participants in different studies were warned about bias beforehand, this had little impact on their ability to see past them. What an understanding of biases can do is allow you to design decision making methods and procedures so that biases can be circumvented. Researchers use double-blind studies to prevent bias from contaminating results. Making adjustments to your decision making, problem solving and learning patterns you can try to reduce their effects.

6) Self-serving:
Self serving is a person or action done only for one's own benefit, sometimes at the expense of others. For example; a lie told to make yourself look better.

7) Representation :
Representation is the act of speaking on someone's behalf, or depicting or portraying something. 1. When a lawyer acts on behalf of a client 2. When you make a drawing of your mother that is meant to look like her.

8) Availability:
The definition of availability is whether someone or something can be accessed or used. For example; when a classmate can meet to discuss a project on a certain date.

9) Selective perception:
The tendency for expectations to affect perception.

For example; something selective is a college that accepts only the top candidates.

10) Immediate:
The definition of immediate is next in line or something that is occurring right now. An example of something that would be described as an immediate need is if you are starving and need food right this minute.

11) Forward bias:

Forward bias is a voltage that brings the transistor or tube into or closer to its conductive state. For example, if the gate requires positive voltage to conduct, forward biasing adds positive voltage.

12) Reverse Bias:

Reverse bias holds the device in a non-conductive state until the sum of the control voltage and bias is sufficient to bring it to the conductive state. For example, if the gate requires positive voltage to conduct, reverse biasing adds negative voltage.

13) Response bias:

The influence on the answer a respondent gives of what he or she believes the questioner wants to hear. In some cases a question may be poorly worded, so as to favour a particular response. For example: With the recent increases in the cost of living, are you satisfied with the candidates proposal to raise taxes?

14) Interviewer bias:

Intentional or unintentional partiality of an interviewer that affects the response of the person being interviewed. For example, the tone of an interviewer's voice or the look on the interviewer's face may influence a response.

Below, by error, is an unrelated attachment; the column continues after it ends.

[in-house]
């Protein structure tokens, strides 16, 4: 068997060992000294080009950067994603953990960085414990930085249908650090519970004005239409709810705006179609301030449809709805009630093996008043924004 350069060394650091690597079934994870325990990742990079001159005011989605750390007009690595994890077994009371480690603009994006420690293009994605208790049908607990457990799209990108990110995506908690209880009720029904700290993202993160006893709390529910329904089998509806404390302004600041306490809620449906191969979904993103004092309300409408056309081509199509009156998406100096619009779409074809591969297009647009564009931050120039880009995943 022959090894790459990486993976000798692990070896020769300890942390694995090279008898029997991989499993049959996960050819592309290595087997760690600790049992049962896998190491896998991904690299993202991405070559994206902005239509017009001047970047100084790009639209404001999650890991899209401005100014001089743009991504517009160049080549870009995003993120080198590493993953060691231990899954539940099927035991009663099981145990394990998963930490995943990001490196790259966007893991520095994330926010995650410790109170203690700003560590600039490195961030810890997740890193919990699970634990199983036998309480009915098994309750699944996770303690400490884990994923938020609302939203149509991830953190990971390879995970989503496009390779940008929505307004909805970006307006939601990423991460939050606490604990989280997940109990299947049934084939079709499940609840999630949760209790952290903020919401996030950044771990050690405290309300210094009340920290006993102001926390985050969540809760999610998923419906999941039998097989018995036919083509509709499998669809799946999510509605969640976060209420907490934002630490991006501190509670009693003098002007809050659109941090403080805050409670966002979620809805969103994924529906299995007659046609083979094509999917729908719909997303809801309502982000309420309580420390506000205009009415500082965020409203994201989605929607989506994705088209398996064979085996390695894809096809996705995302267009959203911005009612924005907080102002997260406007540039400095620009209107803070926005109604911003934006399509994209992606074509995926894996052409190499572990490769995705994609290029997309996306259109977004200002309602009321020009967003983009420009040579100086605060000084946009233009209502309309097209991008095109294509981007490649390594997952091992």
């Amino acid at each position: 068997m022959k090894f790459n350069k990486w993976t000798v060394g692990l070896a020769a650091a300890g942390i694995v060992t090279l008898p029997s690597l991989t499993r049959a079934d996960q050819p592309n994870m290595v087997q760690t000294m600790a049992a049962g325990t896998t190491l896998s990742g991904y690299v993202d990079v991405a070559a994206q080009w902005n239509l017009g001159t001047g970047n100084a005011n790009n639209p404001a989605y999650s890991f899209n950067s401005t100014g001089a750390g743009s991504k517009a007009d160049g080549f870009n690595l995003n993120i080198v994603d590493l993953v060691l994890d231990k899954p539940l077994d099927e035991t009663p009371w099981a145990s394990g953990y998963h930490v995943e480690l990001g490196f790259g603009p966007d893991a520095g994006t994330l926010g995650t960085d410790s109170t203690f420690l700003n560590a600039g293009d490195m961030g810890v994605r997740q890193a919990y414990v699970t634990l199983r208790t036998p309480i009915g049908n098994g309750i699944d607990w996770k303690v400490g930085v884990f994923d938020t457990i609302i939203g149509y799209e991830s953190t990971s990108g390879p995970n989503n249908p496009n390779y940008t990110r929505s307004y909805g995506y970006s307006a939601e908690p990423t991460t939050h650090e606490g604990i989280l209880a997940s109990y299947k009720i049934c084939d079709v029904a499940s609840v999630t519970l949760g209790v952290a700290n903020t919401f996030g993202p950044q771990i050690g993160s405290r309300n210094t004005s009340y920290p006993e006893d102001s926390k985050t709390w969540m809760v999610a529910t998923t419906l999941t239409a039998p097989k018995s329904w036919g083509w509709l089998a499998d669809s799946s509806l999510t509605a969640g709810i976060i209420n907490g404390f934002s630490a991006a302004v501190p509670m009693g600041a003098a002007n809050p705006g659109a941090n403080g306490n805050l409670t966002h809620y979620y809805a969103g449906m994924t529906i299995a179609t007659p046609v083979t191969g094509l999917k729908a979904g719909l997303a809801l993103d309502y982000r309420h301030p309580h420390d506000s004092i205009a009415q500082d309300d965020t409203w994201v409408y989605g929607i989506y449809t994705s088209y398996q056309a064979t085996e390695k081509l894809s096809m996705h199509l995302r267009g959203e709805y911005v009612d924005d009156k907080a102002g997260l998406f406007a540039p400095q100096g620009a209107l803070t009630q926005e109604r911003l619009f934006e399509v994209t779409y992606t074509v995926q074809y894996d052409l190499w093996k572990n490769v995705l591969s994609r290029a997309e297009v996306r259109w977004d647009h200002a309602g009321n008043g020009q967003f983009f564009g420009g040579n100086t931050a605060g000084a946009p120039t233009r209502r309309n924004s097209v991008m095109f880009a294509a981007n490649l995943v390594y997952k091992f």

15) Congruence bias:

The definition of congruence is agreement, compatibility or harmony. When two studies prove the same results, this is an example of congruence.

16) Impact Bias:

The definition of impact is one thing crashing into or having an effect on another. An example of impact is the affect that humans are having on the environment.

17) Omission bias:

Omission is defined as the act of leaving something out, or not sharing some piece of information or the thing that is left out. 1. An example of omission is when you neglect to mention how much your new outfit cost to your husband. 2. An example of omission is the price of the new dress that you didn't reveal.

18) Outcome:
The outcome is the final result of something, or the way things end up. When a team wins a game 2-1, this is an example of a winning outcome for the team.

19) Unit bias:

The definition of a unit is a fixed standard amount or a single person, group, thing or number. An example of a unit is a single apartment in an apartment building.

20) Optimism :
Optimism is the state of being cheerful or hopeful about the future and about the world around you. An example of optimism is when you are in a bad situation, but you remain cheerful and confident it will all turn out right in the end.

21) Egocentric :
The definition of egocentric is self-centered and is someone who thinks only about himself or who thinks the world revolves around him. An example of someone who would be described as egocentric is a selfish person who plans his dinner party menu around his favourites, not taking into consideration the needs of his guests.

22) Projection :
The definition of a projection is something that is shown on a screen at a distance, or something that sticks out, or a future estimate or prediction made from current information, or when you assume that someone has the same emotions or feelings that you do. 1. An example of a projection is a movie. 2. An example of a projection is a bar coming out of a wall.

3. An example of a projection is a bank guessing what future interest rates will be. 4. An example of projection is seeing a sad person while you're sad and assuming they are sad for the same reasons.

23) Trait ascription bias:

Trait is a characteristic you inherit or a distinguishing characteristic or feature. 1. An example of a trait is the tendency politicians have to exaggerate. 2. An example of a trait is blue eyes.